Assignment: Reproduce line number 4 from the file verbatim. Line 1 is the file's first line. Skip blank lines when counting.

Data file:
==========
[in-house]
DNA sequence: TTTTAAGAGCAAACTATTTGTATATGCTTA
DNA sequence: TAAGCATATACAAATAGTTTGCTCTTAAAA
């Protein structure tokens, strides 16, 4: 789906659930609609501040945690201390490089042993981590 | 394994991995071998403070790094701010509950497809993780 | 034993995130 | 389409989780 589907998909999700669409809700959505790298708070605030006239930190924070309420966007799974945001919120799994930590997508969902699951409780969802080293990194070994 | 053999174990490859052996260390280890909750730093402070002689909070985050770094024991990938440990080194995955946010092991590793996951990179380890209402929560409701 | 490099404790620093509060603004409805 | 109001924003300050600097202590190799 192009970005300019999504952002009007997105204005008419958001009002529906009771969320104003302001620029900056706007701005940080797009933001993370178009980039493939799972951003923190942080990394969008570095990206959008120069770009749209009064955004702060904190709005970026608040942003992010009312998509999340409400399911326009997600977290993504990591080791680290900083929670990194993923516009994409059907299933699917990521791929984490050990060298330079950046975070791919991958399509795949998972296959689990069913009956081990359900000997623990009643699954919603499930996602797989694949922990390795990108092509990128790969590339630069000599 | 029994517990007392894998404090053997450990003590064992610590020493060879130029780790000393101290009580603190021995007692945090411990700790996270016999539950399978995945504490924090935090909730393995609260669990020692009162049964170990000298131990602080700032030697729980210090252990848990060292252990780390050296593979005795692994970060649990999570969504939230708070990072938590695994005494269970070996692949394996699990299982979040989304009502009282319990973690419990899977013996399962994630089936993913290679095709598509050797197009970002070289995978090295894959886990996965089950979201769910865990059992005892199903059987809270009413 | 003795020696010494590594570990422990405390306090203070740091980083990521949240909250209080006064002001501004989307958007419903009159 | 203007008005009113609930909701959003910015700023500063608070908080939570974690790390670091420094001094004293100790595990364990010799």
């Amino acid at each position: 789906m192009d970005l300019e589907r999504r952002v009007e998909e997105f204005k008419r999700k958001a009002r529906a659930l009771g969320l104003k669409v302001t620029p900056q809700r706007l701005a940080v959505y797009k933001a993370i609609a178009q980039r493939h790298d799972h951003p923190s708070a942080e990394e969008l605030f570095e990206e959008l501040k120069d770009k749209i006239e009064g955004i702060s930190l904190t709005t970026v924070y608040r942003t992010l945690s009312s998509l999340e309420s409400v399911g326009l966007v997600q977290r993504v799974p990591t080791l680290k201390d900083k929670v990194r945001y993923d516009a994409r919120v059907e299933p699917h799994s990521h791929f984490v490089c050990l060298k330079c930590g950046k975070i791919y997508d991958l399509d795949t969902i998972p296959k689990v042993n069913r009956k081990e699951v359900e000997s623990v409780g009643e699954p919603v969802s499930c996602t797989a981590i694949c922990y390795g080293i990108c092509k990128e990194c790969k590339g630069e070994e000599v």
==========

């Protein structure tokens, strides 16, 4: 789906659930609609501040945690201390490089042993981590 | 394994991995071998403070790094701010509950497809993780 | 034993995130 | 389409989780 589907998909999700669409809700959505790298708070605030006239930190924070309420966007799974945001919120799994930590997508969902699951409780969802080293990194070994 | 053999174990490859052996260390280890909750730093402070002689909070985050770094024991990938440990080194995955946010092991590793996951990179380890209402929560409701 | 490099404790620093509060603004409805 | 109001924003300050600097202590190799 192009970005300019999504952002009007997105204005008419958001009002529906009771969320104003302001620029900056706007701005940080797009933001993370178009980039493939799972951003923190942080990394969008570095990206959008120069770009749209009064955004702060904190709005970026608040942003992010009312998509999340409400399911326009997600977290993504990591080791680290900083929670990194993923516009994409059907299933699917990521791929984490050990060298330079950046975070791919991958399509795949998972296959689990069913009956081990359900000997623990009643699954919603499930996602797989694949922990390795990108092509990128790969590339630069000599 | 029994517990007392894998404090053997450990003590064992610590020493060879130029780790000393101290009580603190021995007692945090411990700790996270016999539950399978995945504490924090935090909730393995609260669990020692009162049964170990000298131990602080700032030697729980210090252990848990060292252990780390050296593979005795692994970060649990999570969504939230708070990072938590695994005494269970070996692949394996699990299982979040989304009502009282319990973690419990899977013996399962994630089936993913290679095709598509050797197009970002070289995978090295894959886990996965089950979201769910865990059992005892199903059987809270009413 | 003795020696010494590594570990422990405390306090203070740091980083990521949240909250209080006064002001501004989307958007419903009159 | 203007008005009113609930909701959003910015700023500063608070908080939570974690790390670091420094001094004293100790595990364990010799």